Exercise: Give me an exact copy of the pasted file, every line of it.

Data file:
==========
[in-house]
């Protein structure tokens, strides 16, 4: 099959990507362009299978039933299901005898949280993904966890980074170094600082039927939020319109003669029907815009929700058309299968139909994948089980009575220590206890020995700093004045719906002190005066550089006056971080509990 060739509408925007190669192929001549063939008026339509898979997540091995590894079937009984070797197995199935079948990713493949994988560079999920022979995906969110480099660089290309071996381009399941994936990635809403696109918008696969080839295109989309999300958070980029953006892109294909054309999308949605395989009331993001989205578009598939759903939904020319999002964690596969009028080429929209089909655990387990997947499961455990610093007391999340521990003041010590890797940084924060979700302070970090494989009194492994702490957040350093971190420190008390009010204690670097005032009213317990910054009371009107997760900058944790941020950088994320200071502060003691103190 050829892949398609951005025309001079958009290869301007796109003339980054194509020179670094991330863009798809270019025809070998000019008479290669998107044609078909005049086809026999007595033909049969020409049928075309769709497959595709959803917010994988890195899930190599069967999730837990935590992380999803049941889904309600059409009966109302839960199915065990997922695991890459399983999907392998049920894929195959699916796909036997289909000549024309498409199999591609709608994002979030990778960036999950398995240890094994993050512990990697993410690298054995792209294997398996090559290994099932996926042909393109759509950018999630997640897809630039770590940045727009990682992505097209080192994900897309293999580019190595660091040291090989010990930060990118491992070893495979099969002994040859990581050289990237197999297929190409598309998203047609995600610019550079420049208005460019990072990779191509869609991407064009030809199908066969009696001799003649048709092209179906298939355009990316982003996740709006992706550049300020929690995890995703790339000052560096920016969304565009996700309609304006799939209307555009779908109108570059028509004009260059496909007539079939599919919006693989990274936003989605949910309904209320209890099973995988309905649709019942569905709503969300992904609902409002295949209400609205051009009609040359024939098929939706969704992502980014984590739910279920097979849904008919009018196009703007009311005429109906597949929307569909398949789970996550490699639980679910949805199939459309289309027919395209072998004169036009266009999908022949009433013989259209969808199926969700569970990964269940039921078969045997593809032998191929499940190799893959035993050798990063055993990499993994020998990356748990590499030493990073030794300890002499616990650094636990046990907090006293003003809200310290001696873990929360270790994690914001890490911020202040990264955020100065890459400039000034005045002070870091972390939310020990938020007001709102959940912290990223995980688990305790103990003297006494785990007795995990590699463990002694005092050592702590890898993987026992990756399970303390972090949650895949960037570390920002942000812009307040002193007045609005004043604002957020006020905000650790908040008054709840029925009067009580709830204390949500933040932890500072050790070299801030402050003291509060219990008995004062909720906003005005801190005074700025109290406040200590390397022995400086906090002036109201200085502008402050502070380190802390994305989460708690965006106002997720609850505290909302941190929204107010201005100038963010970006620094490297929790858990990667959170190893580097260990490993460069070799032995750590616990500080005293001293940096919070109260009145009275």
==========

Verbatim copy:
[in-house]
């Protein structure tokens, strides 16, 4: 099959990507362009299978039933299901005898949280993904966890980074170094600082039927939020319109003669029907815009929700058309299968139909994948089980009575220590206890020995700093004045719906002190005066550089006056971080509990 060739509408925007190669192929001549063939008026339509898979997540091995590894079937009984070797197995199935079948990713493949994988560079999920022979995906969110480099660089290309071996381009399941994936990635809403696109918008696969080839295109989309999300958070980029953006892109294909054309999308949605395989009331993001989205578009598939759903939904020319999002964690596969009028080429929209089909655990387990997947499961455990610093007391999340521990003041010590890797940084924060979700302070970090494989009194492994702490957040350093971190420190008390009010204690670097005032009213317990910054009371009107997760900058944790941020950088994320200071502060003691103190 050829892949398609951005025309001079958009290869301007796109003339980054194509020179670094991330863009798809270019025809070998000019008479290669998107044609078909005049086809026999007595033909049969020409049928075309769709497959595709959803917010994988890195899930190599069967999730837990935590992380999803049941889904309600059409009966109302839960199915065990997922695991890459399983999907392998049920894929195959699916796909036997289909000549024309498409199999591609709608994002979030990778960036999950398995240890094994993050512990990697993410690298054995792209294997398996090559290994099932996926042909393109759509950018999630997640897809630039770590940045727009990682992505097209080192994900897309293999580019190595660091040291090989010990930060990118491992070893495979099969002994040859990581050289990237197999297929190409598309998203047609995600610019550079420049208005460019990072990779191509869609991407064009030809199908066969009696001799003649048709092209179906298939355009990316982003996740709006992706550049300020929690995890995703790339000052560096920016969304565009996700309609304006799939209307555009779908109108570059028509004009260059496909007539079939599919919006693989990274936003989605949910309904209320209890099973995988309905649709019942569905709503969300992904609902409002295949209400609205051009009609040359024939098929939706969704992502980014984590739910279920097979849904008919009018196009703007009311005429109906597949929307569909398949789970996550490699639980679910949805199939459309289309027919395209072998004169036009266009999908022949009433013989259209969808199926969700569970990964269940039921078969045997593809032998191929499940190799893959035993050798990063055993990499993994020998990356748990590499030493990073030794300890002499616990650094636990046990907090006293003003809200310290001696873990929360270790994690914001890490911020202040990264955020100065890459400039000034005045002070870091972390939310020990938020007001709102959940912290990223995980688990305790103990003297006494785990007795995990590699463990002694005092050592702590890898993987026992990756399970303390972090949650895949960037570390920002942000812009307040002193007045609005004043604002957020006020905000650790908040008054709840029925009067009580709830204390949500933040932890500072050790070299801030402050003291509060219990008995004062909720906003005005801190005074700025109290406040200590390397022995400086906090002036109201200085502008402050502070380190802390994305989460708690965006106002997720609850505290909302941190929204107010201005100038963010970006620094490297929790858990990667959170190893580097260990490993460069070799032995750590616990500080005293001293940096919070109260009145009275």